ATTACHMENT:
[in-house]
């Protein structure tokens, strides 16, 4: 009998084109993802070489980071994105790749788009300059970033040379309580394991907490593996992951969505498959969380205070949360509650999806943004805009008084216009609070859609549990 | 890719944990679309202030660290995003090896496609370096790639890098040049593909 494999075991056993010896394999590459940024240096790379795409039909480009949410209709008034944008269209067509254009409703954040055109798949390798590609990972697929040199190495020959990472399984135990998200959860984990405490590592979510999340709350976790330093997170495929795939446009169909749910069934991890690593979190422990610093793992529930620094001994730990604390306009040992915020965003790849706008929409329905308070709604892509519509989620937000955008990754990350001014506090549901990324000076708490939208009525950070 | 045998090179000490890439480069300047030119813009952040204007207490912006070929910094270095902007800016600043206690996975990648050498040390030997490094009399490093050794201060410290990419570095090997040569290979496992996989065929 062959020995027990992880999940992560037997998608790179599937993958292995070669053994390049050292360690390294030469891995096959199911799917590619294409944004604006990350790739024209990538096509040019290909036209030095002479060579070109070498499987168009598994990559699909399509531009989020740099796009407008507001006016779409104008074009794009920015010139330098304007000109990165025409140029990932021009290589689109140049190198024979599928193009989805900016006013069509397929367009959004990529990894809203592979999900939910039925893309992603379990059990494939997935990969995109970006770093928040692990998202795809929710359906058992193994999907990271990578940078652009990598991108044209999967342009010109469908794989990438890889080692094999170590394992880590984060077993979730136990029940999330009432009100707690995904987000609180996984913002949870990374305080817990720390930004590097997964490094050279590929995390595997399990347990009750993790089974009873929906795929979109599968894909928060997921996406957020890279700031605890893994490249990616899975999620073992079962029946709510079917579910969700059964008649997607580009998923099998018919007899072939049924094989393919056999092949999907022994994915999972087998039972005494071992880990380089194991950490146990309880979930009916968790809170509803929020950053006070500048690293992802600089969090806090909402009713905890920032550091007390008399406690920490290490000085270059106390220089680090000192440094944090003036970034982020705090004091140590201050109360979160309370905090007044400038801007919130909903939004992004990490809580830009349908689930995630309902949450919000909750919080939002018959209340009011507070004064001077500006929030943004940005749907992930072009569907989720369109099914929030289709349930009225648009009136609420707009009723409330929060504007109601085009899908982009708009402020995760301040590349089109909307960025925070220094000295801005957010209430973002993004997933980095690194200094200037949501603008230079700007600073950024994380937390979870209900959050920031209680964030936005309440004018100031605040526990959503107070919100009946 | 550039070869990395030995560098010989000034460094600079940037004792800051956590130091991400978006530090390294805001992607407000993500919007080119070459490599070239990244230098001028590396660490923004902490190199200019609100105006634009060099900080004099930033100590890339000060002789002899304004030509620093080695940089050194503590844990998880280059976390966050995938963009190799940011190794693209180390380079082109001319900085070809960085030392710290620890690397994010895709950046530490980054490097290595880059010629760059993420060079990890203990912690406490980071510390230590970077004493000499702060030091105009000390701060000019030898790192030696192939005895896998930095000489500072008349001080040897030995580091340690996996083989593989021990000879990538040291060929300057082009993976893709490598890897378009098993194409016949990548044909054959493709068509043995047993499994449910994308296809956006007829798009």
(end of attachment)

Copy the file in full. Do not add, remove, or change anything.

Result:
[in-house]
């Protein structure tokens, strides 16, 4: 009998084109993802070489980071994105790749788009300059970033040379309580394991907490593996992951969505498959969380205070949360509650999806943004805009008084216009609070859609549990 | 890719944990679309202030660290995003090896496609370096790639890098040049593909 494999075991056993010896394999590459940024240096790379795409039909480009949410209709008034944008269209067509254009409703954040055109798949390798590609990972697929040199190495020959990472399984135990998200959860984990405490590592979510999340709350976790330093997170495929795939446009169909749910069934991890690593979190422990610093793992529930620094001994730990604390306009040992915020965003790849706008929409329905308070709604892509519509989620937000955008990754990350001014506090549901990324000076708490939208009525950070 | 045998090179000490890439480069300047030119813009952040204007207490912006070929910094270095902007800016600043206690996975990648050498040390030997490094009399490093050794201060410290990419570095090997040569290979496992996989065929 062959020995027990992880999940992560037997998608790179599937993958292995070669053994390049050292360690390294030469891995096959199911799917590619294409944004604006990350790739024209990538096509040019290909036209030095002479060579070109070498499987168009598994990559699909399509531009989020740099796009407008507001006016779409104008074009794009920015010139330098304007000109990165025409140029990932021009290589689109140049190198024979599928193009989805900016006013069509397929367009959004990529990894809203592979999900939910039925893309992603379990059990494939997935990969995109970006770093928040692990998202795809929710359906058992193994999907990271990578940078652009990598991108044209999967342009010109469908794989990438890889080692094999170590394992880590984060077993979730136990029940999330009432009100707690995904987000609180996984913002949870990374305080817990720390930004590097997964490094050279590929995390595997399990347990009750993790089974009873929906795929979109599968894909928060997921996406957020890279700031605890893994490249990616899975999620073992079962029946709510079917579910969700059964008649997607580009998923099998018919007899072939049924094989393919056999092949999907022994994915999972087998039972005494071992880990380089194991950490146990309880979930009916968790809170509803929020950053006070500048690293992802600089969090806090909402009713905890920032550091007390008399406690920490290490000085270059106390220089680090000192440094944090003036970034982020705090004091140590201050109360979160309370905090007044400038801007919130909903939004992004990490809580830009349908689930995630309902949450919000909750919080939002018959209340009011507070004064001077500006929030943004940005749907992930072009569907989720369109099914929030289709349930009225648009009136609420707009009723409330929060504007109601085009899908982009708009402020995760301040590349089109909307960025925070220094000295801005957010209430973002993004997933980095690194200094200037949501603008230079700007600073950024994380937390979870209900959050920031209680964030936005309440004018100031605040526990959503107070919100009946 | 550039070869990395030995560098010989000034460094600079940037004792800051956590130091991400978006530090390294805001992607407000993500919007080119070459490599070239990244230098001028590396660490923004902490190199200019609100105006634009060099900080004099930033100590890339000060002789002899304004030509620093080695940089050194503590844990998880280059976390966050995938963009190799940011190794693209180390380079082109001319900085070809960085030392710290620890690397994010895709950046530490980054490097290595880059010629760059993420060079990890203990912690406490980071510390230590970077004493000499702060030091105009000390701060000019030898790192030696192939005895896998930095000489500072008349001080040897030995580091340690996996083989593989021990000879990538040291060929300057082009993976893709490598890897378009098993194409016949990548044909054959493709068509043995047993499994449910994308296809956006007829798009």